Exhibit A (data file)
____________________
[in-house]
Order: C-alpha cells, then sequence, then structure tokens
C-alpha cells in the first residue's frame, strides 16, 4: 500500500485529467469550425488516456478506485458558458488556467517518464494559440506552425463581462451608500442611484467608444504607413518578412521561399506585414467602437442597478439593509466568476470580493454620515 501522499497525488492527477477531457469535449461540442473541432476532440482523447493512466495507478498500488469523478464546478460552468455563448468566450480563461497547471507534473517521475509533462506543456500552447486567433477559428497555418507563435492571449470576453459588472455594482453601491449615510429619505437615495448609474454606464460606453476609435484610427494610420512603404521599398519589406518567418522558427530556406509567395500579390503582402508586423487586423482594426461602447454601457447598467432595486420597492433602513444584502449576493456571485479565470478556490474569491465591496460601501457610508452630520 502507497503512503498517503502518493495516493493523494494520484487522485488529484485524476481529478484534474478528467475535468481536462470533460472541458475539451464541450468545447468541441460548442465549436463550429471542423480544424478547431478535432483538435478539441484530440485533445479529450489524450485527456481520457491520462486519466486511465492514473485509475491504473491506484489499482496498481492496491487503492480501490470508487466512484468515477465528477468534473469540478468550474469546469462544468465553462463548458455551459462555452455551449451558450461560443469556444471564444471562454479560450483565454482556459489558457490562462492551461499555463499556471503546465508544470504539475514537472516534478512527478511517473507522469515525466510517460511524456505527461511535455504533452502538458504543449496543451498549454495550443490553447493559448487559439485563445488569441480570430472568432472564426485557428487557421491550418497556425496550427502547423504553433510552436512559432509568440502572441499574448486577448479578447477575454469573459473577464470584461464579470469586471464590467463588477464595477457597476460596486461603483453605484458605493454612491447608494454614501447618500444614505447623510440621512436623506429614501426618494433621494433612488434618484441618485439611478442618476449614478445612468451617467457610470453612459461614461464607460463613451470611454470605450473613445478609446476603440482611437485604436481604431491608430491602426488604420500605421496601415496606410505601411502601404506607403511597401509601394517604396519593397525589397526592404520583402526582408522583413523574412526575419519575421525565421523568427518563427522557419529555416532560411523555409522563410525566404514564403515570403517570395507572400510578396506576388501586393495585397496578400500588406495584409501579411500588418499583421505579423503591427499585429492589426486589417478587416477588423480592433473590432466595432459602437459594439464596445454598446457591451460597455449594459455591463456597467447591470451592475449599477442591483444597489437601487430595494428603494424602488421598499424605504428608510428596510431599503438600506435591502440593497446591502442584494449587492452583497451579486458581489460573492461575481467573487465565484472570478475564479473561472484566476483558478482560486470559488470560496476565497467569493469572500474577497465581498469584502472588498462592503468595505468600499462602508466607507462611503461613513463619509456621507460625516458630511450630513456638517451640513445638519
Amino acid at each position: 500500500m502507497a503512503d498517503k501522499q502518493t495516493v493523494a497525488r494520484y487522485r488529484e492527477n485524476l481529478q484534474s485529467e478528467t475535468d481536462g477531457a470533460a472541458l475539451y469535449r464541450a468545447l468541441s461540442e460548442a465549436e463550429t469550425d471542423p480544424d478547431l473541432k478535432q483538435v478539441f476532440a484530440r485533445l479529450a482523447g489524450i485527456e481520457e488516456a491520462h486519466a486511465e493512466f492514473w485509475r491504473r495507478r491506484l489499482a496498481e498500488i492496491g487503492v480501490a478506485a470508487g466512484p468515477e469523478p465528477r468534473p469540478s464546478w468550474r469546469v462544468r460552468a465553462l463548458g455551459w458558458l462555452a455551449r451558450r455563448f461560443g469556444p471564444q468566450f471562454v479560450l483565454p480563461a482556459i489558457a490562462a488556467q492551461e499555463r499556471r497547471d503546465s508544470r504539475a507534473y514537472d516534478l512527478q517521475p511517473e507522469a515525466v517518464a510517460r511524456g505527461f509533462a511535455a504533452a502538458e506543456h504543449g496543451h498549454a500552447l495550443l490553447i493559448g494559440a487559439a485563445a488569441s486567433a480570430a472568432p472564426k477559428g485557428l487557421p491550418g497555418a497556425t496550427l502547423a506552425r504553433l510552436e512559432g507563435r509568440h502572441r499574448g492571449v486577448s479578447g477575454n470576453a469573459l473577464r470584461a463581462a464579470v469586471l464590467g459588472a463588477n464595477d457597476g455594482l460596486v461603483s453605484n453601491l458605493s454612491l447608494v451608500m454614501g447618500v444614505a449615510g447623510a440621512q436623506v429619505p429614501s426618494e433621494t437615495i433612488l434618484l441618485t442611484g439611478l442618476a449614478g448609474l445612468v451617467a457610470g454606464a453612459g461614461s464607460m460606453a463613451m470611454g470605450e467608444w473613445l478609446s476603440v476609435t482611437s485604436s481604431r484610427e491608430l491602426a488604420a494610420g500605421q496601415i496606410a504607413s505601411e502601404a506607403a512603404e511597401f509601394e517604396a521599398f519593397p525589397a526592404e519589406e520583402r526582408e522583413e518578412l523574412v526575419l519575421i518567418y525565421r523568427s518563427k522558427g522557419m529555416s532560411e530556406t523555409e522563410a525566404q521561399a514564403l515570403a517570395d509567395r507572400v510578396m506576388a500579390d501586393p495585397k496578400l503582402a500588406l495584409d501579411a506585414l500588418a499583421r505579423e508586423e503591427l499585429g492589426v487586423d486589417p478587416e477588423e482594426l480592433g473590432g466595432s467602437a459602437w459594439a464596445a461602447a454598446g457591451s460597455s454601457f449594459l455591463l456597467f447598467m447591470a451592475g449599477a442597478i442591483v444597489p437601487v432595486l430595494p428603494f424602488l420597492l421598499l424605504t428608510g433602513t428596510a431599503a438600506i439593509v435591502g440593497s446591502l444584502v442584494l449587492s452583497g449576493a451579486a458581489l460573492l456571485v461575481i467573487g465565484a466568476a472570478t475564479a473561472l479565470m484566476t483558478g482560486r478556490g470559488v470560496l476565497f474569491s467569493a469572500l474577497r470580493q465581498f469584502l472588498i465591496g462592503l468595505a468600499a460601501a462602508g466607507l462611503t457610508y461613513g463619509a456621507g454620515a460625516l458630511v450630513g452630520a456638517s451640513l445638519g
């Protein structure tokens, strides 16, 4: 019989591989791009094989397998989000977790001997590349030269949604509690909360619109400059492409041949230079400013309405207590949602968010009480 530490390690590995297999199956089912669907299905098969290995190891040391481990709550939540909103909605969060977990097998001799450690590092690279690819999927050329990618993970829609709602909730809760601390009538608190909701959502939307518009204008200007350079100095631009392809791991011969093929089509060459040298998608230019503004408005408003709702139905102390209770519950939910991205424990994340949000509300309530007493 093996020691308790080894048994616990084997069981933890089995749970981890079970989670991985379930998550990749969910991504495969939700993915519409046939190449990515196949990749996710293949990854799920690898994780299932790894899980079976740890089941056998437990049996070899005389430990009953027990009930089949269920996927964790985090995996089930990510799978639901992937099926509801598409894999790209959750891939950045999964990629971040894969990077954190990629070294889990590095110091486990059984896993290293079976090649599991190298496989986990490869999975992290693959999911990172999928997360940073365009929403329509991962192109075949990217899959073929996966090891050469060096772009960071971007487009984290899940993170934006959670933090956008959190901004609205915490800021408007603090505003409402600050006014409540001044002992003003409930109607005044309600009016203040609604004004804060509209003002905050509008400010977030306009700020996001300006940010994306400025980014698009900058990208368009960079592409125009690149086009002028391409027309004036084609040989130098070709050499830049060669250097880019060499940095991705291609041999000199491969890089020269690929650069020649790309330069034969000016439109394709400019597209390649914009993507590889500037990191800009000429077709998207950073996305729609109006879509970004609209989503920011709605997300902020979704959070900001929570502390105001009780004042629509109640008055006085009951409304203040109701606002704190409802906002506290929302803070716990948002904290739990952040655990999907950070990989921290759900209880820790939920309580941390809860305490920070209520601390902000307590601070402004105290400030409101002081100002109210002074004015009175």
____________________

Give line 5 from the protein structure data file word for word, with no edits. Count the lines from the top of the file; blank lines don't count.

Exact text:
């Protein structure tokens, strides 16, 4: 019989591989791009094989397998989000977790001997590349030269949604509690909360619109400059492409041949230079400013309405207590949602968010009480 530490390690590995297999199956089912669907299905098969290995190891040391481990709550939540909103909605969060977990097998001799450690590092690279690819999927050329990618993970829609709602909730809760601390009538608190909701959502939307518009204008200007350079100095631009392809791991011969093929089509060459040298998608230019503004408005408003709702139905102390209770519950939910991205424990994340949000509300309530007493 093996020691308790080894048994616990084997069981933890089995749970981890079970989670991985379930998550990749969910991504495969939700993915519409046939190449990515196949990749996710293949990854799920690898994780299932790894899980079976740890089941056998437990049996070899005389430990009953027990009930089949269920996927964790985090995996089930990510799978639901992937099926509801598409894999790209959750891939950045999964990629971040894969990077954190990629070294889990590095110091486990059984896993290293079976090649599991190298496989986990490869999975992290693959999911990172999928997360940073365009929403329509991962192109075949990217899959073929996966090891050469060096772009960071971007487009984290899940993170934006959670933090956008959190901004609205915490800021408007603090505003409402600050006014409540001044002992003003409930109607005044309600009016203040609604004004804060509209003002905050509008400010977030306009700020996001300006940010994306400025980014698009900058990208368009960079592409125009690149086009002028391409027309004036084609040989130098070709050499830049060669250097880019060499940095991705291609041999000199491969890089020269690929650069020649790309330069034969000016439109394709400019597209390649914009993507590889500037990191800009000429077709998207950073996305729609109006879509970004609209989503920011709605997300902020979704959070900001929570502390105001009780004042629509109640008055006085009951409304203040109701606002704190409802906002506290929302803070716990948002904290739990952040655990999907950070990989921290759900209880820790939920309580941390809860305490920070209520601390902000307590601070402004105290400030409101002081100002109210002074004015009175």